Dead money in poker is the money in the pot other than the equal amounts bet by active remaining players in that pot. Examples of dead money include money contributed to the pot by players who have folded, a dead blind posted by a player returning to a game after missing blinds, or an odd chip left in the pot from a previous deal. For example, 8 players each ante $1, one player opens for $2, and gets two callers, making the pot total $14. Three players are now in the pot having contributed $3 each, for $9 “live” money; the remaining $5 (representing the antes of the players who folded) is dead money.
The amount of dead money in a pot affects the pot odds of plays or rules of thumb that are based on the number of players. For example, a common rule of thumb used by many Omaha players is that one should raise with a nut low hand on the last round only if there are four players in the pot, and just call if there are only three. But if there is considerable dead money in the pot, this changes the odds to favor raising even with only three players.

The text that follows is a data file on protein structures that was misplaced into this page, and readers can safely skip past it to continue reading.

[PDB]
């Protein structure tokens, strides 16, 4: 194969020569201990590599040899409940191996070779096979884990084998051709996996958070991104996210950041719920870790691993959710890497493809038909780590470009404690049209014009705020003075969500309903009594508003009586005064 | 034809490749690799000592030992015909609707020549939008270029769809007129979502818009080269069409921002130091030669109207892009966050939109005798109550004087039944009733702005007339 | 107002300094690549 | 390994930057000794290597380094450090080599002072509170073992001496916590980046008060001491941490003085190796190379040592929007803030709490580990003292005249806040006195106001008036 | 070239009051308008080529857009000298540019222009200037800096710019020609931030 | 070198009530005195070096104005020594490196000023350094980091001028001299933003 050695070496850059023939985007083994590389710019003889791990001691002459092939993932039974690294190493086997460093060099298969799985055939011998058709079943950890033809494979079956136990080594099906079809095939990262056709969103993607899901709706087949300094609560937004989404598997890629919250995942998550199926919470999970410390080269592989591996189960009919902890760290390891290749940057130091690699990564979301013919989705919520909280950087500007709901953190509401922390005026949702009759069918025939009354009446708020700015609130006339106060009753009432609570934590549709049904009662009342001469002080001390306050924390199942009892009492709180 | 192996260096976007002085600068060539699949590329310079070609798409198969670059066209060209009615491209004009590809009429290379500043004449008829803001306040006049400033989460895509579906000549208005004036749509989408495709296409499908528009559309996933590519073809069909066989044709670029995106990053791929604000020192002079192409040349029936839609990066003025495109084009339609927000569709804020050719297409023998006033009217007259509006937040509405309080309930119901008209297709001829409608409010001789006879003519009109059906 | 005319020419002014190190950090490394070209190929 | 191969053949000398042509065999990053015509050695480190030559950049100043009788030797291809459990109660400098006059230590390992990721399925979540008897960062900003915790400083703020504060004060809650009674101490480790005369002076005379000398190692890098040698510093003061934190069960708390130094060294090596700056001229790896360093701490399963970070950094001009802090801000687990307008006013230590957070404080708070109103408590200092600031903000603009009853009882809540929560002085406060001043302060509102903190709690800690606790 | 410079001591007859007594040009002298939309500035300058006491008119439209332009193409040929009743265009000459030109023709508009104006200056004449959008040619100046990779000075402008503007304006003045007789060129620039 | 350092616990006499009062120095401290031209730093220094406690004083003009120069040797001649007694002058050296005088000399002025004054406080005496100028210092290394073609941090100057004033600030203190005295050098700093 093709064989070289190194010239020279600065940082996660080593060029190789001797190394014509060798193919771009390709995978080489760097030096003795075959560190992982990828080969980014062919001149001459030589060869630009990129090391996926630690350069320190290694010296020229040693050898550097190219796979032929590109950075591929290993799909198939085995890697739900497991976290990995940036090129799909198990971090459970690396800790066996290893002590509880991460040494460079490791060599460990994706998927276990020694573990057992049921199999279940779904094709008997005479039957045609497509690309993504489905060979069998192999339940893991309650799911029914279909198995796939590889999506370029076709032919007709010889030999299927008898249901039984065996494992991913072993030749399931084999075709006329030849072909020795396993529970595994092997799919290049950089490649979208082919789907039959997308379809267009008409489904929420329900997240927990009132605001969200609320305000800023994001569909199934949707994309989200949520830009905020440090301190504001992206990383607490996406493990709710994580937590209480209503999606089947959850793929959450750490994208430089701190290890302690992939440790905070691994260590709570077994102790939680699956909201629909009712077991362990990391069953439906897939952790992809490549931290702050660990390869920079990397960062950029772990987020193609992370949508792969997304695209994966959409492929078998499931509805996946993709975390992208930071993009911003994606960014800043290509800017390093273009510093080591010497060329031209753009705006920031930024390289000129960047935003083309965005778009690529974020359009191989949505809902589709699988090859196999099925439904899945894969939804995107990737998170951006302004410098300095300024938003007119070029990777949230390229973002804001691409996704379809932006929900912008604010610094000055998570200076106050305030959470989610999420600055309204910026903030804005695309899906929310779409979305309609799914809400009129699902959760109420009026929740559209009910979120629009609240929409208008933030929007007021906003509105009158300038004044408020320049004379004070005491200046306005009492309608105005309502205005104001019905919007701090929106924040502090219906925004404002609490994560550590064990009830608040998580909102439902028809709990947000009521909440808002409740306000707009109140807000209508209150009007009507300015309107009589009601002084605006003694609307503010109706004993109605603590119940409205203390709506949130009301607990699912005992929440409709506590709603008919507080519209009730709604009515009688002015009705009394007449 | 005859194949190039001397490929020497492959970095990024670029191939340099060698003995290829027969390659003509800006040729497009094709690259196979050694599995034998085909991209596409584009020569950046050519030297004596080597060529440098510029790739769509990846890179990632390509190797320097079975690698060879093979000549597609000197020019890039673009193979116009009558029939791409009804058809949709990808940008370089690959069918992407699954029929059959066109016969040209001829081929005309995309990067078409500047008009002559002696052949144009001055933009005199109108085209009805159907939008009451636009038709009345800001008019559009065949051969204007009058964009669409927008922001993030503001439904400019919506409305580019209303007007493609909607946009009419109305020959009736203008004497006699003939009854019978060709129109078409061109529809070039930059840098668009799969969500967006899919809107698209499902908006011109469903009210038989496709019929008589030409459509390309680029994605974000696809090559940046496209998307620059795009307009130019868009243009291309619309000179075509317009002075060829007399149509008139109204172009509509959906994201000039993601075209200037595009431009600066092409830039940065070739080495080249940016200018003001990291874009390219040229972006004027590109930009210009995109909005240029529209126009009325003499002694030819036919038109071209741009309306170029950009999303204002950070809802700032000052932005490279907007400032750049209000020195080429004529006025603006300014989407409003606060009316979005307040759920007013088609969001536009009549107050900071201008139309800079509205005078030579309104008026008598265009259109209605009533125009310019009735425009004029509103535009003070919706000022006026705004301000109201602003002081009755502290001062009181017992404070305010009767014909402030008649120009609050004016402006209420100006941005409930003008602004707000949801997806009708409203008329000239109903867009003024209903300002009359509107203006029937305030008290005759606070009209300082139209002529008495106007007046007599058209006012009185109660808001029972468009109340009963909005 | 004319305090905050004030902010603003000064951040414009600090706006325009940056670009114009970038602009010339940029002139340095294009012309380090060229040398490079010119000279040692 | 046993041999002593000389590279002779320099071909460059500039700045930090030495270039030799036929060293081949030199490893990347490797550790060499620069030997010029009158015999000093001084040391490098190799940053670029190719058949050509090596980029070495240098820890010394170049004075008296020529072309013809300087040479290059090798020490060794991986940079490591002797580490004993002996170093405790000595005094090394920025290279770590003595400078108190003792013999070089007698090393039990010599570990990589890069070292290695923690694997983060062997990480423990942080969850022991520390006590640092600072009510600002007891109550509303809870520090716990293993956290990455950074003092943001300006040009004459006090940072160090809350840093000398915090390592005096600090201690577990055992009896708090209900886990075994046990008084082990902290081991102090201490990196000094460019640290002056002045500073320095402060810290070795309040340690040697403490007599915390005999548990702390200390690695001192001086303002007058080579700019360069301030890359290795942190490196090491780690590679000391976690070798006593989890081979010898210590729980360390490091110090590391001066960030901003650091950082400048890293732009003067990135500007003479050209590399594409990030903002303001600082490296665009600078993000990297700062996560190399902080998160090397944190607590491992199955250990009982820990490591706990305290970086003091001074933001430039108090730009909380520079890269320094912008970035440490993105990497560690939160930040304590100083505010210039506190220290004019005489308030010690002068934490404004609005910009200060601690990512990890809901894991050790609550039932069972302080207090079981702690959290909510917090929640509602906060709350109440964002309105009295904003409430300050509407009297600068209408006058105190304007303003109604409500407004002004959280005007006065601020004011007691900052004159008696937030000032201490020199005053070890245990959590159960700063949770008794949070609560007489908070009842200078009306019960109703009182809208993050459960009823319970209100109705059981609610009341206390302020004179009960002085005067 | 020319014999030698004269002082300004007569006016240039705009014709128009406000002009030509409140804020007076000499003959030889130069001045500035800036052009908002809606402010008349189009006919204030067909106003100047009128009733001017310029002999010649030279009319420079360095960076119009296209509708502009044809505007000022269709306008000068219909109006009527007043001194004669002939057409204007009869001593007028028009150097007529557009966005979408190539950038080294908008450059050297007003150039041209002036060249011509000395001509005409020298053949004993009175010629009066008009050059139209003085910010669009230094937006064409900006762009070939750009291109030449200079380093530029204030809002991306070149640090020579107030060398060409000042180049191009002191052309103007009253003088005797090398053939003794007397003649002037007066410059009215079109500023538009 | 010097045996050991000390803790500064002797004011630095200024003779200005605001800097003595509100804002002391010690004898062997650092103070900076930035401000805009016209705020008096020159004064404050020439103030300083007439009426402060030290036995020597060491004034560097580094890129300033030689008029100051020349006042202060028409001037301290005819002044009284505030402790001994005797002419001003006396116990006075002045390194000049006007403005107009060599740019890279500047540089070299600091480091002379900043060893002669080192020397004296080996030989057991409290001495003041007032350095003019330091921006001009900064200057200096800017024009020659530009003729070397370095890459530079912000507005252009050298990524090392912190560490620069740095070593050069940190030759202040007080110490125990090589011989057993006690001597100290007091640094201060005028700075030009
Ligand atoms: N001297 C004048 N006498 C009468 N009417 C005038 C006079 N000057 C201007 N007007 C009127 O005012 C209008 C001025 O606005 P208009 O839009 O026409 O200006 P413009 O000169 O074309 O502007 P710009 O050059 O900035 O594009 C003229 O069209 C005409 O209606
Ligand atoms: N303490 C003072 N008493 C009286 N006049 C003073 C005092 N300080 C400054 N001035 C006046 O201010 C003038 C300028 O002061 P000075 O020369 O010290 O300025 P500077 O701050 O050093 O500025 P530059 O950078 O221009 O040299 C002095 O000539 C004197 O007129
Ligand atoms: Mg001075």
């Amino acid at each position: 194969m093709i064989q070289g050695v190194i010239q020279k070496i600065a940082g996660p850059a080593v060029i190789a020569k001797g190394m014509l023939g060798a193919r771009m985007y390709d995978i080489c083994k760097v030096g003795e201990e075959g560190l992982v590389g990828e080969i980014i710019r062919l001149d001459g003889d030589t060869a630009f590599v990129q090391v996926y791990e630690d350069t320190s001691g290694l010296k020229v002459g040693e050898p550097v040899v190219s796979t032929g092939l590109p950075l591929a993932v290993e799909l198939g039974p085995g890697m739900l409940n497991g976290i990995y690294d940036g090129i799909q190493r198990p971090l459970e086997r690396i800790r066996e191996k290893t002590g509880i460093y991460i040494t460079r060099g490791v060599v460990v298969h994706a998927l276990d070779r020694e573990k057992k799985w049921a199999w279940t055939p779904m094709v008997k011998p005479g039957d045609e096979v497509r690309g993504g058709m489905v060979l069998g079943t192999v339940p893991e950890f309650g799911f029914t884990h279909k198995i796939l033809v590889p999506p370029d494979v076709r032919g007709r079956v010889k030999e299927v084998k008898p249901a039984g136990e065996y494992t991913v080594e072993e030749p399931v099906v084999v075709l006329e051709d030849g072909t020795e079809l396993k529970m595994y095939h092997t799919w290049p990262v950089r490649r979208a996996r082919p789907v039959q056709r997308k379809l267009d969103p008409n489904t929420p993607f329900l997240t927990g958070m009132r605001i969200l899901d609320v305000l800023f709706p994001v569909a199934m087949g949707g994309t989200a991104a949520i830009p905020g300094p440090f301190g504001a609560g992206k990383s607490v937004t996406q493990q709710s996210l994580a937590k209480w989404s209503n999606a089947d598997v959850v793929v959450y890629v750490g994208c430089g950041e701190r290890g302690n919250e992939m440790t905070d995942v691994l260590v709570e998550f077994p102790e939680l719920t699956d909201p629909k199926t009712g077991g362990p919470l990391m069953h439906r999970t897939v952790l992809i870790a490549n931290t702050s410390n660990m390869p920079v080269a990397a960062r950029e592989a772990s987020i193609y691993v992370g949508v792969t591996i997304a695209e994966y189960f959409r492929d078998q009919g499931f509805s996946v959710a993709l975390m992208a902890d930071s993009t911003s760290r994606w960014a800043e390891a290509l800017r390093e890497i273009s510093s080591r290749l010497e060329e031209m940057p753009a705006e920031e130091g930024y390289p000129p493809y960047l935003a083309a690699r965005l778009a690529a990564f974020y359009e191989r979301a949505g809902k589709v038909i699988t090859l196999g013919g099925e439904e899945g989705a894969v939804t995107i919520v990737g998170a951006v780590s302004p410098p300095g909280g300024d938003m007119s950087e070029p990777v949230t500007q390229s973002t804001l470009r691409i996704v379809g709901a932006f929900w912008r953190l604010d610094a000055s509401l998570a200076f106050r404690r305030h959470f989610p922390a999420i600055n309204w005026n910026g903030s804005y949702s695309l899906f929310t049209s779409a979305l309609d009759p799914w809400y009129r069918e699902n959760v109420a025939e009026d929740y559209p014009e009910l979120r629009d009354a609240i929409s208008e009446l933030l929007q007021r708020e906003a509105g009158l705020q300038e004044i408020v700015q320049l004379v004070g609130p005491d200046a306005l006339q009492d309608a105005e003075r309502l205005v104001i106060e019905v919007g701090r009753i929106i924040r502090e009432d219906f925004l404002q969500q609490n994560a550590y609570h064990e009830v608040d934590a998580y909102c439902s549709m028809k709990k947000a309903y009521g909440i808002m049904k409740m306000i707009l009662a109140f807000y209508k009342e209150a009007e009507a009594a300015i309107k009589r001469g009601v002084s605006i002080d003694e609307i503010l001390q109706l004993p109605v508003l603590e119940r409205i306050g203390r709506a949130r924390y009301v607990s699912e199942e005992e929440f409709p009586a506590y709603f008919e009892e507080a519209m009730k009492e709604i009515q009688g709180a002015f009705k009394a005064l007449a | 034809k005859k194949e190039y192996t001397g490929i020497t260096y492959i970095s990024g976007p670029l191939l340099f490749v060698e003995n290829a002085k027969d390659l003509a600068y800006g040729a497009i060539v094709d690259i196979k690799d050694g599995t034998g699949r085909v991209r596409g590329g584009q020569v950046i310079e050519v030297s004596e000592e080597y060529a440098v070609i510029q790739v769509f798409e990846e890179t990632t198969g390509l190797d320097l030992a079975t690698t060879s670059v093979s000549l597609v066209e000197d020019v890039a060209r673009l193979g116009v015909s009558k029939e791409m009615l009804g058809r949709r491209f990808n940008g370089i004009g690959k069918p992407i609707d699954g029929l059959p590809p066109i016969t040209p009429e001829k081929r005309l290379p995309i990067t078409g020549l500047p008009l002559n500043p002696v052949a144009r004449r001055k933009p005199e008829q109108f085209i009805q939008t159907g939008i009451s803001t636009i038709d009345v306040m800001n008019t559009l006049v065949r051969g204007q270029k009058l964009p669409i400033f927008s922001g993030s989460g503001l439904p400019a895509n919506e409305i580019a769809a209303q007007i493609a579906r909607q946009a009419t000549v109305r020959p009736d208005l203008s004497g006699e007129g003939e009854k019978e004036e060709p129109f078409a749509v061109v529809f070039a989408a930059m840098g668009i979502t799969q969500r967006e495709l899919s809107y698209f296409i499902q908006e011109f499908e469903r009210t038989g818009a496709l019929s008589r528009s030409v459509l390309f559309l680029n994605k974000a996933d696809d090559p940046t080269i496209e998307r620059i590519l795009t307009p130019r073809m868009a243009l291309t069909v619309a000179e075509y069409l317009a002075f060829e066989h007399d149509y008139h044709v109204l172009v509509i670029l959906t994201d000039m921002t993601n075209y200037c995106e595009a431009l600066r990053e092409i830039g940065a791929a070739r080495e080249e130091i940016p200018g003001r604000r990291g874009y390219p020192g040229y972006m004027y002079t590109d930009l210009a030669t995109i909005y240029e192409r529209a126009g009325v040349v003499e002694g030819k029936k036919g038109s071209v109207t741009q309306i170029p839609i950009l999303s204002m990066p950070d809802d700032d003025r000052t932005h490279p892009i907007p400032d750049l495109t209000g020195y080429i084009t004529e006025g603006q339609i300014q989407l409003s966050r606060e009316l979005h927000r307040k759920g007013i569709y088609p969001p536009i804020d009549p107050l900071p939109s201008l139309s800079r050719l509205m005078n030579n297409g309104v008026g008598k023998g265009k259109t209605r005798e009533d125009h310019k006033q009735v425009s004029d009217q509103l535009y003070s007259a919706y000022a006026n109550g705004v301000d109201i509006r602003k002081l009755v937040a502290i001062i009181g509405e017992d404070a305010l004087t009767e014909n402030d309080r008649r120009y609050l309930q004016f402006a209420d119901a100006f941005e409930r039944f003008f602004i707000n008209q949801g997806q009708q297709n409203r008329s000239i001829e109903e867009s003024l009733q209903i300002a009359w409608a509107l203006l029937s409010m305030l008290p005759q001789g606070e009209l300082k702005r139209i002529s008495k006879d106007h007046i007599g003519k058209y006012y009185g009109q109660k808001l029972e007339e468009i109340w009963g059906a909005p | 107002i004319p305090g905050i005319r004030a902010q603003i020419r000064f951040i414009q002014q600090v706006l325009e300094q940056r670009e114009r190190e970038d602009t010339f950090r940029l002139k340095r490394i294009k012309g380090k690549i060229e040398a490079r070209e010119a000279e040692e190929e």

The term “dead money” is also used in a derogatory sense to refer to money put in the pot by players who are still legally eligible to win it, but who are unlikely to do so because they are unskilled. This can also be applied to the player himself: Let’s invite John every week; he’s dead money. The term “dead money” also applies in tournaments, when a player enters who has virtually no chance of winning.
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